Civil society organizations [Archives:2005/890/Viewpoint]

October 31 2005

Since the early nineties, the civil society movement or so is termed has seen a significant rise in both number and activities. Today, there are more than 4700 civil society organizations of different specialties registered with the Ministry of Social Affairs. This is a huge number considering the short history of such a movement and low capacity of this country, apparently, almost half of these organizations are active while less than 10% of them have an actual impact on the society.

Unfortunately, many of these organizations have been used as means for attracting donor support for personal gain and not for the community interest. During my work as an activist I have come across numerous local organizations and have realized that their actual connection with and hence representation of the communities is non-existent. Many civil societies speak on behalf of the people and play the guardian role only as an attempt to attract donor support, without excreting the least of an effort to take part in the development of the society of live up to their themes and their claims.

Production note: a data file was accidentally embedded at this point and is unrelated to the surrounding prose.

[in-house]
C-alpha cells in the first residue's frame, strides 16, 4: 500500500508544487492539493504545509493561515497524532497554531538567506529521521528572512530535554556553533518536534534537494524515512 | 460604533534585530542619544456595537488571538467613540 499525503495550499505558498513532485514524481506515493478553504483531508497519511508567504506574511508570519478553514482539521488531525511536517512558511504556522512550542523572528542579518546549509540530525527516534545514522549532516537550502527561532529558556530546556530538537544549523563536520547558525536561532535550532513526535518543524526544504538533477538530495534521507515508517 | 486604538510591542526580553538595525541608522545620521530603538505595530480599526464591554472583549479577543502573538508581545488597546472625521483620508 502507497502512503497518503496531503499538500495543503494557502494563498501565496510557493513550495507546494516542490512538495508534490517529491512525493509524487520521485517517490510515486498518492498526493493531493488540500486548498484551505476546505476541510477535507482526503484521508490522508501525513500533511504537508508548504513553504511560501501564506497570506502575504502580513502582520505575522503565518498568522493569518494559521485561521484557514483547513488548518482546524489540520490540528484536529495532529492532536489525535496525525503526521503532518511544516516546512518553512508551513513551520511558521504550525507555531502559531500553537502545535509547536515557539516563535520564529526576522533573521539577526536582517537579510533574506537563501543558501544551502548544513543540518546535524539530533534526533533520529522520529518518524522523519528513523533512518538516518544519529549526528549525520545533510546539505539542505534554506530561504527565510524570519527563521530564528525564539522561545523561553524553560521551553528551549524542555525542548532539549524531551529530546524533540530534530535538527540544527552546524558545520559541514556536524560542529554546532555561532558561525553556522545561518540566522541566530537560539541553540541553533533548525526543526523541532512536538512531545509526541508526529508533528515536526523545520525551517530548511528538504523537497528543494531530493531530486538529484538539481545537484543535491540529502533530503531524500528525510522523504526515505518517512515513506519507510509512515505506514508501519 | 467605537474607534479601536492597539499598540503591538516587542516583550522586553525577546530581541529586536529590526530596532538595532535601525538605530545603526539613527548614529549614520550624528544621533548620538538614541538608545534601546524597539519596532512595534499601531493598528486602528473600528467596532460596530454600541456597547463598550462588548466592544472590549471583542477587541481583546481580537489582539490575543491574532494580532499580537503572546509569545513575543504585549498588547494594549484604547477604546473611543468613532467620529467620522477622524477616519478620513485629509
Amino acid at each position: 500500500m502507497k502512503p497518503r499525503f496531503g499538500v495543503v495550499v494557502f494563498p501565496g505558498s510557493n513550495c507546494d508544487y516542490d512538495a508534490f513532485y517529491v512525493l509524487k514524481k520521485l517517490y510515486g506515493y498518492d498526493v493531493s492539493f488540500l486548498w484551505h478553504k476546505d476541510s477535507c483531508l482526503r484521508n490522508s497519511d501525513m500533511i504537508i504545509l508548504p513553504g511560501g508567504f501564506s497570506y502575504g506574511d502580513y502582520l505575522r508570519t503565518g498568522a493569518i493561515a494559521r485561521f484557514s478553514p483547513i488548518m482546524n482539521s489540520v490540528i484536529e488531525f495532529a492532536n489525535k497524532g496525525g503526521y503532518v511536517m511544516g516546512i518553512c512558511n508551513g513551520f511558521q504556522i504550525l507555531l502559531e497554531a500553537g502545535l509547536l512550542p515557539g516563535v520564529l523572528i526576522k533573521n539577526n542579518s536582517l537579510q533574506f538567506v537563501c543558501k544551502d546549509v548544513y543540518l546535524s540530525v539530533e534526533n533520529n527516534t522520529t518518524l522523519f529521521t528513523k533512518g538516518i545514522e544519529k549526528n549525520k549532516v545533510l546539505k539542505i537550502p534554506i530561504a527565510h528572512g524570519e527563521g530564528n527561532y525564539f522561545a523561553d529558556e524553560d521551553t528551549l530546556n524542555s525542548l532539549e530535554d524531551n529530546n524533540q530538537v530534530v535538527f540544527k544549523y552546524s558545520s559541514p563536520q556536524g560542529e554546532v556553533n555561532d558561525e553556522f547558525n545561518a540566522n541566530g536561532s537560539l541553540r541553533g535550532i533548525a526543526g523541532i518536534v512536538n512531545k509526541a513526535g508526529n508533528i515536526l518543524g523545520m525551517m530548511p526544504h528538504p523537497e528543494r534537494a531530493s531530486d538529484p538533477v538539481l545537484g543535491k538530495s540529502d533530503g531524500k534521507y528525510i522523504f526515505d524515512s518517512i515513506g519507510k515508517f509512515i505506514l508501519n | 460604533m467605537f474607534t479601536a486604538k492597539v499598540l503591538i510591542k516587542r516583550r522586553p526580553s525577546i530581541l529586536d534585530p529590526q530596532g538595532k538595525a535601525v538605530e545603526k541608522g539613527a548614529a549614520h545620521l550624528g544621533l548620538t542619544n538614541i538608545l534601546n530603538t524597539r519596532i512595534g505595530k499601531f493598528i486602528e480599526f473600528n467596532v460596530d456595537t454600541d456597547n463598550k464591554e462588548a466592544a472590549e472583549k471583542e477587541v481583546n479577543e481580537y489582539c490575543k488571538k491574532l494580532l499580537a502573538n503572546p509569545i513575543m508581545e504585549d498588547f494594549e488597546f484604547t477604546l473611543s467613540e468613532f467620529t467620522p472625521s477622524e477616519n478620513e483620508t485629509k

The right to represent the people is not gained on the bases of how many times the community or word charity is mentioned in the organization's title or mission statement. It is rather an award given by the people to the civil society organization after over years of hard work in community service.

A True civil society movement is a prime contributor in development process; in Theory, civil society organizations have the authority to question the government and its accountability to the people. Any organization has the right to even take the government to the court of law and question its policies in order to protect the people's interest and the common good. Without the credibility granted by the people the civil society organization is nothing more than a private business founded on unethical grounds.